• This was done by sorting certain citizens of the countries in batches according to their ease of transport, so that we started with the simplest and the priorities of the orphans, then the young and their mothers. They are sorted according to their background/origins and the degree of radicalization.
  • Build schools or an orphanage so that the children are brought up and present as long as possible during the day, far from their mother to keep them away from fanatic thinking. Schools can be boarding schools.
  • Carry out rehabilitation programs for women.
  • Support the Center for Extremism Studies to provide a database on ISIS which support rehabilitation programs.
  • Recreational and sports centers.
  • Health centers.
  • To continue to communicate with their country so that orphans are delivered without father or without mother or family.

Second step:

  • Surrender of women, who have nothing to do with crimes, of sick women (their percentage is not more than 7%), and those who were dragged but who turned out be innocent, in coordination with their country.
  • Prepare local courts to try ISIS women, in accordance with the mechanisms that will be adopted to try all ISIS members. We are looking for international support for the creation of special international courts within the jurisdiction of self-administration.
  • Extradition of convicts after having spent some time in self-administration prisons + those who have good behavior towards their country to complete their sentences in coordination between the administration and their countries.
  • Start the trial of those who participated with ISIS in the commission of average crimes (by law to 4 to 10 years of imprisonment).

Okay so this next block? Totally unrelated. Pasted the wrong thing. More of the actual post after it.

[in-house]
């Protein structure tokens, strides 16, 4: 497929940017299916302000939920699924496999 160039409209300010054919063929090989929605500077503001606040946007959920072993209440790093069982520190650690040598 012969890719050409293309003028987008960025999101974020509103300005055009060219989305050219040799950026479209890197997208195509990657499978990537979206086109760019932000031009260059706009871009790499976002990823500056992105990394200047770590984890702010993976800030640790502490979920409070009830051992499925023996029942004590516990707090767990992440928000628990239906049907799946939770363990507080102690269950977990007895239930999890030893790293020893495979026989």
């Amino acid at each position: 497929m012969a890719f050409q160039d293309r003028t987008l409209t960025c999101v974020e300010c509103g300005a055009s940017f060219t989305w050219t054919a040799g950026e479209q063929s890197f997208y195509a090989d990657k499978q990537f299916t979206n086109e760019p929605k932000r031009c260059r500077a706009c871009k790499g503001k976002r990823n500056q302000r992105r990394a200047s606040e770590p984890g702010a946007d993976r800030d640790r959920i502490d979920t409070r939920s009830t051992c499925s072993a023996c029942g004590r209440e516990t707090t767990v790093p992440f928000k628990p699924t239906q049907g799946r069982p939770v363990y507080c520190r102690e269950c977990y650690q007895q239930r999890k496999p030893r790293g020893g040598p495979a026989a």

• It must be worked from the start, and it understands the dangerous ISIS fighters who committed the atrocities, and their number must not exceed more than 100, which is about 30. This is the ideal number. They should be tried for crimes against humanity and war crimes. Penalties should go up to 15 years and for life.

Financial funding:

  • Each country provides funding.
  • The European Union creates a fund to finance the transportation of prisoners, the construction of new camps, the payment of salaries, legal costs, work teams and
  • build new prisons when needed, and perhaps participate in surveillance
  • and many other things that require long and serious discussions and teams for joint work.

The second part of the agreement:

  • Opening of official diplomatic channels with these countries to support the administration in all discussions for the solution in Syria and press to participate in constitutional commissions, for example.
  • Partnership with the local Kurdish Red Crescent, local organizations or Save the Children.
  • Support self-governing institutions with experience and financially as well as.
  • Build a strategic partnership with self-government institutions to fight against extremism around the world.
  • SDF participates in meetings of the international coalition against terrorism in a way.
  • Courts created for this purpose must obtain legal recognition.Signing of detailed and separate agreements: 1- Tests 2- Rehabilitation 3-
  • Support for self-administration.
  • Court projects should be private and independent to try all those who are affiliated with ISIS, including women. It’s a project that needs financial resources and international legal support and the creation and rehabilitation of infrastructure.